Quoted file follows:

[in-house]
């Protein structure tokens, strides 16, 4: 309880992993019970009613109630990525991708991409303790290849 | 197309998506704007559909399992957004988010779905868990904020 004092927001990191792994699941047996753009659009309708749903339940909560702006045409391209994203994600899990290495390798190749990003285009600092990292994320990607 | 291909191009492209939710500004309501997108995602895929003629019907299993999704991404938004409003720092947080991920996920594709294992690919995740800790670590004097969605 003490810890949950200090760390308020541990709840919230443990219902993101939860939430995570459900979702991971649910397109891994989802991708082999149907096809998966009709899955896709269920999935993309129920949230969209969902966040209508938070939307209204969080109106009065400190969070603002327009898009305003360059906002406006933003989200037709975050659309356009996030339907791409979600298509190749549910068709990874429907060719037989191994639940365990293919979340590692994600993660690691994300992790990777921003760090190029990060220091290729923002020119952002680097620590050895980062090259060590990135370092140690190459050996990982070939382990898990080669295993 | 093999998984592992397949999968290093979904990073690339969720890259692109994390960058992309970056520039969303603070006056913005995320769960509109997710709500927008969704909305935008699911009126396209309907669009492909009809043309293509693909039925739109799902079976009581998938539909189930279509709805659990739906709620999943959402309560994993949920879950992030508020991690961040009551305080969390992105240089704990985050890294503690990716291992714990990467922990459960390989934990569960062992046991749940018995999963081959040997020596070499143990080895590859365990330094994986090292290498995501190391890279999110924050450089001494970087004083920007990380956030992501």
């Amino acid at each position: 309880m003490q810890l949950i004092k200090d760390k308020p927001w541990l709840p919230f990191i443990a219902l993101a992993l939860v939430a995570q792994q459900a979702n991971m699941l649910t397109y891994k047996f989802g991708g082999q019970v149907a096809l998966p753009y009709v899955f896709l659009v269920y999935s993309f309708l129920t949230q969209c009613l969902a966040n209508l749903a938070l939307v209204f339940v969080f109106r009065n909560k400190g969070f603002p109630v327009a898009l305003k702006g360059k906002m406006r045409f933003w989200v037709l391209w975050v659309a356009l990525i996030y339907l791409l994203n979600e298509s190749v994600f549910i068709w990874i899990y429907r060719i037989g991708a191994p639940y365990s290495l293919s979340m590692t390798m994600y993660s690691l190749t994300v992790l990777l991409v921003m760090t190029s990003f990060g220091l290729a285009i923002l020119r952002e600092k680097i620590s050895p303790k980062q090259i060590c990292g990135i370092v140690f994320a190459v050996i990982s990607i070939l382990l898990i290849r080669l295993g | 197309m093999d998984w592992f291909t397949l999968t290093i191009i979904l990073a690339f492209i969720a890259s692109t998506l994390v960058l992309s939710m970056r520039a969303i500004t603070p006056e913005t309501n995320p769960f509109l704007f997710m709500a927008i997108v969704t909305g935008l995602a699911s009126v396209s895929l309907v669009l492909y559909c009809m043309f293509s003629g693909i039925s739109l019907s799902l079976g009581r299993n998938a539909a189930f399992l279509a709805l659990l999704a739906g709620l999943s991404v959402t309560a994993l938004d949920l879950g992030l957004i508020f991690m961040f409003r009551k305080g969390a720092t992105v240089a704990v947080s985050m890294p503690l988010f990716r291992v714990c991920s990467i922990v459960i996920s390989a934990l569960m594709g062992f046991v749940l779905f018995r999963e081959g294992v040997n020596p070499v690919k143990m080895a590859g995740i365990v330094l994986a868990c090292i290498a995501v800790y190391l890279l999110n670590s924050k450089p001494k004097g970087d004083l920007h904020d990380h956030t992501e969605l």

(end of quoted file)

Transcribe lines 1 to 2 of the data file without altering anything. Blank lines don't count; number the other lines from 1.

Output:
[in-house]
């Protein structure tokens, strides 16, 4: 309880992993019970009613109630990525991708991409303790290849 | 197309998506704007559909399992957004988010779905868990904020 004092927001990191792994699941047996753009659009309708749903339940909560702006045409391209994203994600899990290495390798190749990003285009600092990292994320990607 | 291909191009492209939710500004309501997108995602895929003629019907299993999704991404938004409003720092947080991920996920594709294992690919995740800790670590004097969605 003490810890949950200090760390308020541990709840919230443990219902993101939860939430995570459900979702991971649910397109891994989802991708082999149907096809998966009709899955896709269920999935993309129920949230969209969902966040209508938070939307209204969080109106009065400190969070603002327009898009305003360059906002406006933003989200037709975050659309356009996030339907791409979600298509190749549910068709990874429907060719037989191994639940365990293919979340590692994600993660690691994300992790990777921003760090190029990060220091290729923002020119952002680097620590050895980062090259060590990135370092140690190459050996990982070939382990898990080669295993 | 093999998984592992397949999968290093979904990073690339969720890259692109994390960058992309970056520039969303603070006056913005995320769960509109997710709500927008969704909305935008699911009126396209309907669009492909009809043309293509693909039925739109799902079976009581998938539909189930279509709805659990739906709620999943959402309560994993949920879950992030508020991690961040009551305080969390992105240089704990985050890294503690990716291992714990990467922990459960390989934990569960062992046991749940018995999963081959040997020596070499143990080895590859365990330094994986090292290498995501190391890279999110924050450089001494970087004083920007990380956030992501």